Learn More About UR Blogs
Most people know WordPress for its blogging capabilities, and while personal publishing remains at its core, WordPress has expanded far beyond those humble beginnings. The same software we use on this site now runs almost 32% of all websites in the world, for a 60% market share among websites that use a content management system. To see the wide array of sites WordPress has been used to create, feel free to browse the WordPress Showcase.
Usage of our campus installation of WordPress, called UR Blogs, typically falls into one of five categories: course discussion; course projects and exhibits; department and research lab sites; student organizations; and personal sites. Use the tabs below to explore these different categories, browse the site gallery for examples of sites created on UR Blogs, contact your CTLT liaison if you have questions, or request a site if you’re ready to get started.
- Course Discussion
- Course Projects & Exhibits
- Department & Research Lab Sites
- Student Organizations
- Personal Sites
One of the simplest ways to use UR Blogs in the classroom is the centralized model. In this approach, students all contribute to a single site, while the faculty member controls how that information is organized and displayed. Students have control over what they post, while faculty members have decision-making ability over who can access the site, and whether that information remains available after the course is over.
Advantages to this model include an easier and faster setup process, as only the faculty member needs to establish a site. Depending on what is expected from them, students may be able to participate without logging in, or may log in with their existing UR NetID. Keeping all course activity in one place (instead of distributed between a central site and student portfolios) also makes it easier for students to keep track of where they should be submitting work.
This model is recommended for courses in which all students will take part in considering and discussing the same topics. For example, an “Interpretations of the Bible” course might ask a few students to post reflections on each class session as a way to start discussion, and then ask other students to continue the conversations by leaving comments on each post.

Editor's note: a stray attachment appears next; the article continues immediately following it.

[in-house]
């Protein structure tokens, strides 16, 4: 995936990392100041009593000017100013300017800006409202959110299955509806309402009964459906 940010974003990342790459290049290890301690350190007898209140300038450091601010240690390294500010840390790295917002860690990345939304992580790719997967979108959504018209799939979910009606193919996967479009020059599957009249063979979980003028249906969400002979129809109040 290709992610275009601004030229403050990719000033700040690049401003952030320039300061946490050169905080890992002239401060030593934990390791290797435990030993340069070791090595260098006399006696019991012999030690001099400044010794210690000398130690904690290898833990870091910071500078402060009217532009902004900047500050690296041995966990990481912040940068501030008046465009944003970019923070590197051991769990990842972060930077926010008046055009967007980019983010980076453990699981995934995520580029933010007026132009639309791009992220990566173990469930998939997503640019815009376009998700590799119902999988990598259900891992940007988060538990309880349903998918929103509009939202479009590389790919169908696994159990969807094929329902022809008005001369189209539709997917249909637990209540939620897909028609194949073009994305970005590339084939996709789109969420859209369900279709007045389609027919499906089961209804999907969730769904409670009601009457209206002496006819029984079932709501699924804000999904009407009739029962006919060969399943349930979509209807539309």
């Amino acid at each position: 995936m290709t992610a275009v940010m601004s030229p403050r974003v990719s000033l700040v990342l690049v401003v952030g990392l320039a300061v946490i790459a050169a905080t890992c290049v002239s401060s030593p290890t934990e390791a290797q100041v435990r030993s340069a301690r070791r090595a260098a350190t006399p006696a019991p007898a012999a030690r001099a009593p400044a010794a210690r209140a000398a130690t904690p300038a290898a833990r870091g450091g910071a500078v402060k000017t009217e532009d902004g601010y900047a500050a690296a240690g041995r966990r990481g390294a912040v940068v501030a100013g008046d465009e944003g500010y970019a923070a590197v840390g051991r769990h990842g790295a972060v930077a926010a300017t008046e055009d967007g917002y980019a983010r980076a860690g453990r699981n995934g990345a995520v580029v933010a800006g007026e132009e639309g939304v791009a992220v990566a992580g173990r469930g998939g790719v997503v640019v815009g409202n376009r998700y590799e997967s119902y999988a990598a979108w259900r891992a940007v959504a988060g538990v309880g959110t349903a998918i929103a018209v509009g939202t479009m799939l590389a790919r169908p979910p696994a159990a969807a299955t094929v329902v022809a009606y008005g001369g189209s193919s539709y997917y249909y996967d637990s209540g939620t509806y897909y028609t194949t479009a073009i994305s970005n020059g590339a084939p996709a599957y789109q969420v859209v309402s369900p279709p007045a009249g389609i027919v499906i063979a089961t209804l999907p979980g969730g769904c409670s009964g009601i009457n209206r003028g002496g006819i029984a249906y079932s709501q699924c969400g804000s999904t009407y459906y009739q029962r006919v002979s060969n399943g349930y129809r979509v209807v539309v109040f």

Similarly, a “Politics of Presidential Elections” course might encourage students to share and comment on recent news stories, including collecting tweets, videos, and other media. This course might use the available privacy options to restrict participation, or even viewing the site, to those whom the faculty member has approved.
The technical skill level required to use this model is low. CTLT Liaisons are available to help faculty establish and build a site, and also to schedule class visits to help students understand how to use the site. Even if students do not have previous experience with WordPress specifically, many of the tasks they need to perform will be familiar to those who have participated in online discussion forums.
One of the most flexible ways to use UR Blogs in the classroom is the project model. In this approach, students each have their own site on UR Blogs where they not only publish their work, but also choose how their work is organized and displayed to visitors. Meanwhile, the faculty member establishes a central course site which includes links to, and/or automatically publishes selected content from, the students’ individual sites. The faculty member retains control over how work is organized and displayed on the central site.
Advantages to this model include ease of use for both faculty and students, who only have to visit one site (the central site) to see the work done by all students in the course. In addition to learning course material, students who use this model also gain practical experience using WordPress, which powers almost 32% of all websites, and leave the course with a completed project website they own and can refer to on internship and job applications.
This model is recommended for courses in which students are working on similarly structured but distinct projects. For example, an “American Music of the 1960s” class might ask each student to conduct research on a particular musical artist, and to design their sites using colors, images, and other media that help represent that artist and their genre. Sites about Jimi Hendrix, the Beach Boys, and Aretha Franklin would likely contain the same types of information, while looking very different from one another.
Similarly, a “Biology of Cancer” class might break students into groups, and ask each group to conduct research about recent developments and breakthroughs related to a particular cancer treatment. Sites about surgery, chemotherapy, and stem cell transplants might all have a similar visual design, but may include different types of information or need to use slightly different organizational structures.
The technical skill level required to use this model can be very low. Faculty members are welcome to contact their CTLT Liaison for help in establishing the central site, including setting up the mechanism that automatically pulls in student work. Liaisons can also help with the creation of student portfolios, including pre-populating them with organizational structures and sample content. Last but not least, we are happy to schedule class visits to introduce students to the portfolio model and demonstrate how to use it.